Shallow soils promote savannas in South America
20.10.2017 | Senckenberg Forschungsinstitut und Naturmuseen
University of Maryland researchers contribute to historic detection of gravitational waves and light created by event
On August 17, 2017, at 12:41:04 UTC, scientists made the first direct observation of a merger between two neutron stars--the dense, collapsed cores that remain...
Seven new papers describe the first-ever detection of light from a gravitational wave source. The event, caused by two neutron stars colliding and merging together, was dubbed GW170817 because it sent ripples through space-time that reached Earth on 2017 August 17. Around the world, hundreds of excited astronomers mobilized quickly and were able to observe the event using numerous telescopes, providing a wealth of new data.
Previous detections of gravitational waves have all involved the merger of two black holes, a feat that won the 2017 Nobel Prize in Physics earlier this month....
Material defects in end products can quickly result in failures in many areas of industry, and have a massive impact on the safe use of their products. This is why, in the field of quality assurance, intelligent, nondestructive sensor systems play a key role. They allow testing components and parts in a rapid and cost-efficient manner without destroying the actual product or changing its surface. Experts from the Fraunhofer IZFP in Saarbrücken will be presenting two exhibits at the Blechexpo in Stuttgart from 7–10 November 2017 that allow fast, reliable, and automated characterization of materials and detection of defects (Hall 5, Booth 5306).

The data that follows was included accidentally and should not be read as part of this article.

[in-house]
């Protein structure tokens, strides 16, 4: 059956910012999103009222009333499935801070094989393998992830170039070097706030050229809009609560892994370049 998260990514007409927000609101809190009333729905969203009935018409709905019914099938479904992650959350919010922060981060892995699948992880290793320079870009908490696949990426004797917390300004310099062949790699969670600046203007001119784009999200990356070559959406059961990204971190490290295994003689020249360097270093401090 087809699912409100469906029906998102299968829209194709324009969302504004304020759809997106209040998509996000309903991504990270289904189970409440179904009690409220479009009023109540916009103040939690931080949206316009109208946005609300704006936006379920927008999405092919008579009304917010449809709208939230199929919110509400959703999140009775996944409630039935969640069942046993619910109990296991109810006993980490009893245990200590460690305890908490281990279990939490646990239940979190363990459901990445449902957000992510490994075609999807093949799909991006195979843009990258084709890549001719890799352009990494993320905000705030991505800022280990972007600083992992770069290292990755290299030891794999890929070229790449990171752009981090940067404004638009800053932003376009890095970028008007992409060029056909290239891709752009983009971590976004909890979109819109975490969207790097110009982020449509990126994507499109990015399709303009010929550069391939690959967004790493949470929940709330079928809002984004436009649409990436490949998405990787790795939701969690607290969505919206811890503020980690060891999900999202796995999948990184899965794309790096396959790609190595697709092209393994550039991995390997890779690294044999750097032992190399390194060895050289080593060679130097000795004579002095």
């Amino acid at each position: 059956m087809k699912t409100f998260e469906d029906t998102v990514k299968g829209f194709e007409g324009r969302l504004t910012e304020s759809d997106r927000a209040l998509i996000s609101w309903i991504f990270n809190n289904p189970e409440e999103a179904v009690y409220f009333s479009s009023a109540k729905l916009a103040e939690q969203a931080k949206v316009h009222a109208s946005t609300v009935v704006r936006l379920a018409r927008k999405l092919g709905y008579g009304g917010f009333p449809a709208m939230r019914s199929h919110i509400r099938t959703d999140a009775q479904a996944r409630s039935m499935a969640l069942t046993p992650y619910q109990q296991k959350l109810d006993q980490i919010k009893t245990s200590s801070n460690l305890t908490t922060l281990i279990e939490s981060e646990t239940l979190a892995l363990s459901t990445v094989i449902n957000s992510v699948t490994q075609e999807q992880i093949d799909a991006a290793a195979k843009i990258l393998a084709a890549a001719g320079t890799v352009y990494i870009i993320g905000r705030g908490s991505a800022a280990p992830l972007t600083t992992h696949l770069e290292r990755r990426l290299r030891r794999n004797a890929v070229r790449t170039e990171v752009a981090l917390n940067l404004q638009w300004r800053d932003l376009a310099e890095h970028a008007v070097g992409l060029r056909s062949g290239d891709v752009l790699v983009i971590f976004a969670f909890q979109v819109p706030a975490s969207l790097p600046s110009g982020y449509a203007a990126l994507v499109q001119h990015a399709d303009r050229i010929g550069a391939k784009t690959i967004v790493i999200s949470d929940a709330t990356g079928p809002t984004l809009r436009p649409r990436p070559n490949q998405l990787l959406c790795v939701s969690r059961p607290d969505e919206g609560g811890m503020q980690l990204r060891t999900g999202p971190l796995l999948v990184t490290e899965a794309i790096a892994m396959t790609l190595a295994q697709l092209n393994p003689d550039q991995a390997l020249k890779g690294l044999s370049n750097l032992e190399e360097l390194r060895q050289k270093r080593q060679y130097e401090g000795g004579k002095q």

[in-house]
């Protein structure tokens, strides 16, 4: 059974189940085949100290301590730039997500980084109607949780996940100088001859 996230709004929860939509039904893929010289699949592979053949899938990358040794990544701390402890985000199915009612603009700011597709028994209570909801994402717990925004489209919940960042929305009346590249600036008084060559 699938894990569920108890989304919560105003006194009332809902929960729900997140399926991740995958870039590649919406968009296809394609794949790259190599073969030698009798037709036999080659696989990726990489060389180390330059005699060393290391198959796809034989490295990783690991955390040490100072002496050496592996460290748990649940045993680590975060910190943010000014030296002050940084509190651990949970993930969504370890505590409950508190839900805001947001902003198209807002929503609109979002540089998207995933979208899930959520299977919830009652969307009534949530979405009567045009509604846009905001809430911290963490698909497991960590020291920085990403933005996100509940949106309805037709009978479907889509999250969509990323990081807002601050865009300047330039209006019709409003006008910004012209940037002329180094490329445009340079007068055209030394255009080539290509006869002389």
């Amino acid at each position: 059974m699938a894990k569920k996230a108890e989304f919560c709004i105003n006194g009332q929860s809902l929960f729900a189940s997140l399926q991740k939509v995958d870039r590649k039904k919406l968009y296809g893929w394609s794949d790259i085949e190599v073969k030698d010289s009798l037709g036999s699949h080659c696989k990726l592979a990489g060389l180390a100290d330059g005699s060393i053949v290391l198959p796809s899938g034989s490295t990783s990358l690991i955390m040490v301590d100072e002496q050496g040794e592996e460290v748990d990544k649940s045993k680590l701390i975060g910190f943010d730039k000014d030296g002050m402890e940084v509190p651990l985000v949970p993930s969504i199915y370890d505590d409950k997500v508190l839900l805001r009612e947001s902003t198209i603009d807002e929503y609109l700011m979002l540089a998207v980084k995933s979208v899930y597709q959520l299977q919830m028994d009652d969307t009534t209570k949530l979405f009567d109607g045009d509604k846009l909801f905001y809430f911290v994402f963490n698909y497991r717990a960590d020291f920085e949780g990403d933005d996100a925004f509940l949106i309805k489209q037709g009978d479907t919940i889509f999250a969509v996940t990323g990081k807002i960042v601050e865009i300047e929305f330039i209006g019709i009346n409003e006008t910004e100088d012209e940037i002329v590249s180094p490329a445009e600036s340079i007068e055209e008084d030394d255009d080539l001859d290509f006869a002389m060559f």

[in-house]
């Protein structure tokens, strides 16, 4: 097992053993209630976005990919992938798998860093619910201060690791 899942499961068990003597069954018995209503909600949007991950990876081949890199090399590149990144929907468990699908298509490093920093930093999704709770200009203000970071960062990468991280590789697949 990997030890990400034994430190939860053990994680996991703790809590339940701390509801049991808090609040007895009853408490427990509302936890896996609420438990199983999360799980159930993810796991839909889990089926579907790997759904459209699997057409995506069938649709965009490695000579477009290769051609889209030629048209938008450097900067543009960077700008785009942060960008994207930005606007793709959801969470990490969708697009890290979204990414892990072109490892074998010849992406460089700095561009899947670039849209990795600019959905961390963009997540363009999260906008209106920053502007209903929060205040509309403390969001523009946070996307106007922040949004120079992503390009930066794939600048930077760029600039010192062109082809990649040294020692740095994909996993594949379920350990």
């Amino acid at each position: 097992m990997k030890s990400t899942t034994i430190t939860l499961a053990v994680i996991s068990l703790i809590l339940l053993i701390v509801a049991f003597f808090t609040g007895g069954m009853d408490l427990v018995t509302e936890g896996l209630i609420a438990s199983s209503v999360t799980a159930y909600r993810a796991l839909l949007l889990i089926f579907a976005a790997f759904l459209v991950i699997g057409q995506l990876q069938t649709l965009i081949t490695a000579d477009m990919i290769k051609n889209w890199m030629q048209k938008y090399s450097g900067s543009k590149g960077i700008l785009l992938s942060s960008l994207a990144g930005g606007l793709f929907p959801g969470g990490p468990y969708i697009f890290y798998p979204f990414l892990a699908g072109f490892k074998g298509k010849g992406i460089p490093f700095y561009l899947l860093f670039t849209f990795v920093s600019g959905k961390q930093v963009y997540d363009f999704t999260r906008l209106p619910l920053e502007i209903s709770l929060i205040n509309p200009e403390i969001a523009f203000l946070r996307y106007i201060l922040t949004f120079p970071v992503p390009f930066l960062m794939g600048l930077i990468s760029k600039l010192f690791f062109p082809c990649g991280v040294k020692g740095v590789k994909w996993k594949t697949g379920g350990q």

When quality testing uses time-consuming destructive test methods, it can result in enormous costs due to damaging or destroying the products. And given that...
Using a new cooling technique MPQ scientists succeed at observing collisions in a dense beam of cold and slow dipolar molecules.
How do chemical reactions proceed at extremely low temperatures? The answer requires the investigation of molecular samples that are cold, dense, and slow at...
Scientists from the Max Planck Institute of Quantum Optics, using high precision laser spectroscopy of atomic hydrogen, confirm the surprisingly small value of the proton radius determined from muonic hydrogen.
It was one of the breakthroughs of the year 2010: Laser spectroscopy of muonic hydrogen resulted in a value for the proton charge radius that was significantly...
17.10.2017 | Event News
10.10.2017 | Event News
10.10.2017 | Event News
20.10.2017 | Information Technology
20.10.2017 | Materials Sciences
20.10.2017 | Interdisciplinary Research